A man named Arthur Stone had called him about the girl that morning. Stone, who ran an illegal gambling ring outside of his proper job as a train mechanic needed someone more discreet than the police to deal with “this mess,” as he so crudely put it to Foil when the detective arrived at the trainyard. Small time criminals like Stone inevitably knew detectives in the city; Foil had come up on his radar for one reason or another. “He’s as good a detective as any,” Stone thought when he called Foil, “maybe better than some.”
Missing girls weren’t new to the city of Angels, but Lucy was already more real to Foil than he expected her to be. There was something uncanny about the way the O’Briens brought their daughter to life in his office the previous day. He had agreed to take the case even before talking to Arms or Hog and now he was having misgivings about that decision. Here he was walking in blind to a new situation, the body of a girl at the trainyard and also a missing person’s case; he didn’t even have a picture of Lucy. That was supposed to arrive at the agency today, but he suspected he might very well be looking at the O’Brien’s daughter on the ground in front of him. Still, he would have to go through the proper channels, call the police, talk to his friend George, who would help him get in touch with the Missing Person’s division. But Stone balked.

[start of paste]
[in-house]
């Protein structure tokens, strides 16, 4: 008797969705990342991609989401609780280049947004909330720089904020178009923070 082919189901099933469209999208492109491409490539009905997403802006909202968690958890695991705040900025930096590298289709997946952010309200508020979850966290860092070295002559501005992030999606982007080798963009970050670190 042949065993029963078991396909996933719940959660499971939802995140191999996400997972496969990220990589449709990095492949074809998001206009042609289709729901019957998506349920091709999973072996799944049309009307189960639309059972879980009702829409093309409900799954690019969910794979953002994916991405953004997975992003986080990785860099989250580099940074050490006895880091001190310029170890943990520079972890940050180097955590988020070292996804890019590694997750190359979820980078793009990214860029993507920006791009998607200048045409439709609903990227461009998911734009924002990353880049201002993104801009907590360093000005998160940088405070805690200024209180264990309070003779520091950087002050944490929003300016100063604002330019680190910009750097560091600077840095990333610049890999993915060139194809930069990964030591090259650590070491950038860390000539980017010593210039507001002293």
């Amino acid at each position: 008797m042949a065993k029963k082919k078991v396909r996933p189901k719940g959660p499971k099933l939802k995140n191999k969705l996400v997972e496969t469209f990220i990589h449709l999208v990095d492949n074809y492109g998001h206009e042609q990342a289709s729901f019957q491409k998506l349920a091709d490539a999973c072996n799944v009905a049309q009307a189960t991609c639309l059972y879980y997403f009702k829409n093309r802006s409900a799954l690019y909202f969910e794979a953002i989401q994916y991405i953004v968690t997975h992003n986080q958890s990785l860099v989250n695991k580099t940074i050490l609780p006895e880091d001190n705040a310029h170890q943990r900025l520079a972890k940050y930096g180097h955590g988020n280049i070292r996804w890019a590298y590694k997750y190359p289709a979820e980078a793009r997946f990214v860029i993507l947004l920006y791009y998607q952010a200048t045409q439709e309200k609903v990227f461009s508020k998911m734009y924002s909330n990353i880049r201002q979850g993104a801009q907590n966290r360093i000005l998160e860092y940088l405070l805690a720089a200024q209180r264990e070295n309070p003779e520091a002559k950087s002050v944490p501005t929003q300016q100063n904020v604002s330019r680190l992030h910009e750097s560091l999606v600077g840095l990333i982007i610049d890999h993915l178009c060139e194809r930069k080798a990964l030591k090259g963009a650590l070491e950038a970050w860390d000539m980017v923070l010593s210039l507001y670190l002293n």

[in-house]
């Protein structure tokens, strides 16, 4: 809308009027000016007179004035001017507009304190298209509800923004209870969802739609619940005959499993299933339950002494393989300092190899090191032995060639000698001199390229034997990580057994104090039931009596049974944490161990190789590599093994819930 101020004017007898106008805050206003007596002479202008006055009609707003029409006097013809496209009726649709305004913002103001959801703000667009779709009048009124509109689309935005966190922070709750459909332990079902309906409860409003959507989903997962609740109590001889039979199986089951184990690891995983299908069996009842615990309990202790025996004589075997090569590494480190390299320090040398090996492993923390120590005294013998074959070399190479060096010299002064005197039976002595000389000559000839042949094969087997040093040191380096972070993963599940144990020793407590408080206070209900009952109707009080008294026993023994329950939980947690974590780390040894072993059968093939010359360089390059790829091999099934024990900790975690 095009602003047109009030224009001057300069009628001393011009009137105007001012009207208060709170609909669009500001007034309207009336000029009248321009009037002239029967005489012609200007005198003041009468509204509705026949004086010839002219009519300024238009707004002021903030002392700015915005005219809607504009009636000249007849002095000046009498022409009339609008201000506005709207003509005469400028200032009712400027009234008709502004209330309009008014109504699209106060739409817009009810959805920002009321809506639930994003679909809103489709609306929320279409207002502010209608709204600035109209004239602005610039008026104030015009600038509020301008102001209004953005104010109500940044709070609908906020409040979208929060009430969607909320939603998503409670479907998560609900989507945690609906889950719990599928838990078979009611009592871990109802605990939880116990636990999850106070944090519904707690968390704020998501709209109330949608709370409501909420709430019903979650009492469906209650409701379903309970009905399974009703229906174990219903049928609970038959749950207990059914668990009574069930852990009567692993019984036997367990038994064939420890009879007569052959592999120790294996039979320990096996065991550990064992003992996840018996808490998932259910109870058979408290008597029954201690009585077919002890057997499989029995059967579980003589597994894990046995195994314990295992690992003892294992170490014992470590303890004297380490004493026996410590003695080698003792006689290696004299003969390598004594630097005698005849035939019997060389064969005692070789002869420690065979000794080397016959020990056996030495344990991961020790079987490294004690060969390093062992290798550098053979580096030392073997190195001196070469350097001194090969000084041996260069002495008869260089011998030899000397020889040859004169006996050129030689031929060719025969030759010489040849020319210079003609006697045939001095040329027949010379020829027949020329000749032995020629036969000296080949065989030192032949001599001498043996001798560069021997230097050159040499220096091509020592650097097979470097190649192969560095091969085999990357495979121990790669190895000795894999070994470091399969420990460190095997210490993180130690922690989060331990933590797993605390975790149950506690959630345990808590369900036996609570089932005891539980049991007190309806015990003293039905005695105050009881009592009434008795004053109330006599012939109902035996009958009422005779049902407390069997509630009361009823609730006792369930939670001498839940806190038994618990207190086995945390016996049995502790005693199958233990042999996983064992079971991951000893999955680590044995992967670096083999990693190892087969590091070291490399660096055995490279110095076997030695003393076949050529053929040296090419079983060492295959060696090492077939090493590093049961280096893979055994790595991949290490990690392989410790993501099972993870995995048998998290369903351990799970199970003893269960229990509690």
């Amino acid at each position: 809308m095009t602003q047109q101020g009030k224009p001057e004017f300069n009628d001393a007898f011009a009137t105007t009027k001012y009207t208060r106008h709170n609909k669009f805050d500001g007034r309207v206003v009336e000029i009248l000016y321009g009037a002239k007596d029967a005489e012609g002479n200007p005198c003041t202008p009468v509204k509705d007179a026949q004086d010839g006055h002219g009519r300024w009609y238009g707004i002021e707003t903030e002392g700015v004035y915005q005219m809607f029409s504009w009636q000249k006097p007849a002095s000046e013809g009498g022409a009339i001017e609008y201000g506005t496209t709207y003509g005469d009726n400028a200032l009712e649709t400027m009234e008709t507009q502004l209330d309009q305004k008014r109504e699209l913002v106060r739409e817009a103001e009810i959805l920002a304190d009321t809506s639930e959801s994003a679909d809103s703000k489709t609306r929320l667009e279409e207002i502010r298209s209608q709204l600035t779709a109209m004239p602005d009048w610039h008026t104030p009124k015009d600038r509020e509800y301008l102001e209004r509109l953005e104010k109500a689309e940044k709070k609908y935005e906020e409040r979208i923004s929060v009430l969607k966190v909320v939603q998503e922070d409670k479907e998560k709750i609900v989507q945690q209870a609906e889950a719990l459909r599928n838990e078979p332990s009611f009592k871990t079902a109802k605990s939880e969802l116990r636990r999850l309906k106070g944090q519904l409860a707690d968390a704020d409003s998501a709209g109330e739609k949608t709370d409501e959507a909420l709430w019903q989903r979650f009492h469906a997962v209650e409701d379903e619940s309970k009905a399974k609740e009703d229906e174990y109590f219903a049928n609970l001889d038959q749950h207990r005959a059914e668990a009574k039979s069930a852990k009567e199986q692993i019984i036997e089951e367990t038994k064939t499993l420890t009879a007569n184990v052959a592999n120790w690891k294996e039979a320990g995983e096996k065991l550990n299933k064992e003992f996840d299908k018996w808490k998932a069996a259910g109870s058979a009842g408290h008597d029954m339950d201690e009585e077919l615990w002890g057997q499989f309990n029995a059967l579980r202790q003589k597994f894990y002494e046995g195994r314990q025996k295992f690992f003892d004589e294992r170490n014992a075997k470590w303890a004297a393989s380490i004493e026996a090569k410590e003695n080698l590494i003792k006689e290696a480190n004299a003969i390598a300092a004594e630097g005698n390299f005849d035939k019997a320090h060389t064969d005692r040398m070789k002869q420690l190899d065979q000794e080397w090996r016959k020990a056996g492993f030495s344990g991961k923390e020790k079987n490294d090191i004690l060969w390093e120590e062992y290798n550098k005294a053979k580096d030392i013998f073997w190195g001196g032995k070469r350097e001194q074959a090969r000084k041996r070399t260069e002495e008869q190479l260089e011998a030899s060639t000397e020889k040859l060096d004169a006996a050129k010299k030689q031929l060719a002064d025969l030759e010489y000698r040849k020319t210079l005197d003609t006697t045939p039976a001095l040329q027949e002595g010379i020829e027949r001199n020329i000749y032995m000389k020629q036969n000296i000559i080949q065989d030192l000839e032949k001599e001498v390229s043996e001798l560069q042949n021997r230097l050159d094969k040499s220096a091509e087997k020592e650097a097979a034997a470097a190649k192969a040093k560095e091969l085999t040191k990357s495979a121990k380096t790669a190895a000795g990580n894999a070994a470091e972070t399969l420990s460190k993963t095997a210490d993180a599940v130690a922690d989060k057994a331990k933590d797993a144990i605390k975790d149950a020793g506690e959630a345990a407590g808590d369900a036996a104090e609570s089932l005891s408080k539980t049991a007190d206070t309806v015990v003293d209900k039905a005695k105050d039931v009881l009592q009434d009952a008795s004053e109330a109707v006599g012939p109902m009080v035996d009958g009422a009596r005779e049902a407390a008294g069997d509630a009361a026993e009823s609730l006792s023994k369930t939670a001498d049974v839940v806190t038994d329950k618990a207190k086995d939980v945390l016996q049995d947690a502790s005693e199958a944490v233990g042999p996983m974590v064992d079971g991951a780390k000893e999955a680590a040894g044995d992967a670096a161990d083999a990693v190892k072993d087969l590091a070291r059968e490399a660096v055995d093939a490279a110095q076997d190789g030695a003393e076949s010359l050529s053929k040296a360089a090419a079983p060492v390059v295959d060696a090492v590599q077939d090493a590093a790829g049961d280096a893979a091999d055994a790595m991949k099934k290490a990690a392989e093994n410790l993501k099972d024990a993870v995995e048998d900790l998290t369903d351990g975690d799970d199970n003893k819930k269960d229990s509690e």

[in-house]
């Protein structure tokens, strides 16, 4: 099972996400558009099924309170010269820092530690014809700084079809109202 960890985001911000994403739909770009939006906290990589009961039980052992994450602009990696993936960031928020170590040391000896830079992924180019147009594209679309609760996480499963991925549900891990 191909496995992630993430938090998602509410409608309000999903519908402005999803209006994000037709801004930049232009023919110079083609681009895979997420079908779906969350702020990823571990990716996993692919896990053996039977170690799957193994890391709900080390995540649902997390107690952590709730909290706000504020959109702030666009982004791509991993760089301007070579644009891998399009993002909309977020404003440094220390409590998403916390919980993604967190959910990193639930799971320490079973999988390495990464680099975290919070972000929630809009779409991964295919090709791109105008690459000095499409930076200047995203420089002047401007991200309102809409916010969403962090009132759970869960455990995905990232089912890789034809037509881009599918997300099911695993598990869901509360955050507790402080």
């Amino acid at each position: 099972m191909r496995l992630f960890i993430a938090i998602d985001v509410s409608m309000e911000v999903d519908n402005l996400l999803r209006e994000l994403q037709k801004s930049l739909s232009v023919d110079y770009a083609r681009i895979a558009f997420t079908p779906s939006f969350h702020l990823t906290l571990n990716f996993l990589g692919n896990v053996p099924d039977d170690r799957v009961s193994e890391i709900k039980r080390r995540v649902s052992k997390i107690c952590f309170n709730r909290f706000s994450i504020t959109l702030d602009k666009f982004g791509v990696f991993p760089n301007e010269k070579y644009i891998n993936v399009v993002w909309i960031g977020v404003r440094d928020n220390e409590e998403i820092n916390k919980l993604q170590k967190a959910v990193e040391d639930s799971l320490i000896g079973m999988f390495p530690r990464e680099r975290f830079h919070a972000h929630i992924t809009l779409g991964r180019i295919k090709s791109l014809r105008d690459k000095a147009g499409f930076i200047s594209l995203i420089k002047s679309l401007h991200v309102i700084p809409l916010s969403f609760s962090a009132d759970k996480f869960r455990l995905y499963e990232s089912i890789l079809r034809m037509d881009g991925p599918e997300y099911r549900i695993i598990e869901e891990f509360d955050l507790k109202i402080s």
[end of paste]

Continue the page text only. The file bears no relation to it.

“Foil, give me a break, man! I called yous in so the cops would stay scarce! You can’t just get rid of this girl? I don’t want no trouble. We don’t want no trouble,” and he put emphasis on the word “we” as if to suggest that others he knew had a stake in the gambling business too and might make life hard for Stone should the police show themselves.
Foil eyed the man standing before him with disdain and clear disgust. As much as he might look the other way about illegal gambling, his strong ethics barred him from helping someone make a girl’s body disappear just for the sake of money. Especially a girl in the state he saw now. As Foil stood there surveying the area where the girl was found, he kept returning to the O’Briens and their desperate pleas to find their daughter, “their sweet baby girl, their only child.” They’d had others, but lost them. They clung to Lucy like a lifeboat and to even let her leave the house and travel to work was a risk. But she had convinced them she could make good wages and for a time, life had been happy for the family of three.
Now, Foil stood under the grey morning sky in the trainyard, the clouds tumultuous and threatening rain, and thought about the parents’ plight. He had been especially touched by James O’Brien’s words of despair and the pain in his eyes when describing his daughter’s physical appearance, her daily routine, typical movements and path of travel to and from work. Foil sensed that the father was already defeated, that he only held out hope for his wife’s benefit, and that he had resigned himself to losing Lucy forever.
Stone was talking to him again. Foil heard the man’s voice like a buzzing mosquito in his ear. Coming out of his thoughtful reverie, he barked, “Stone!” interrupting the man’s babbling in mid-stream; “stop your yackin’ and take me to the nearest phone. I got a friend in the police department; I’ll get him out here and quick! Yous got to take care of yourself, your own problems. Never mind anytin’ else. We’s got a murder here, don’t be stupid!” And he looked Stone square in the eye, showing he meant business.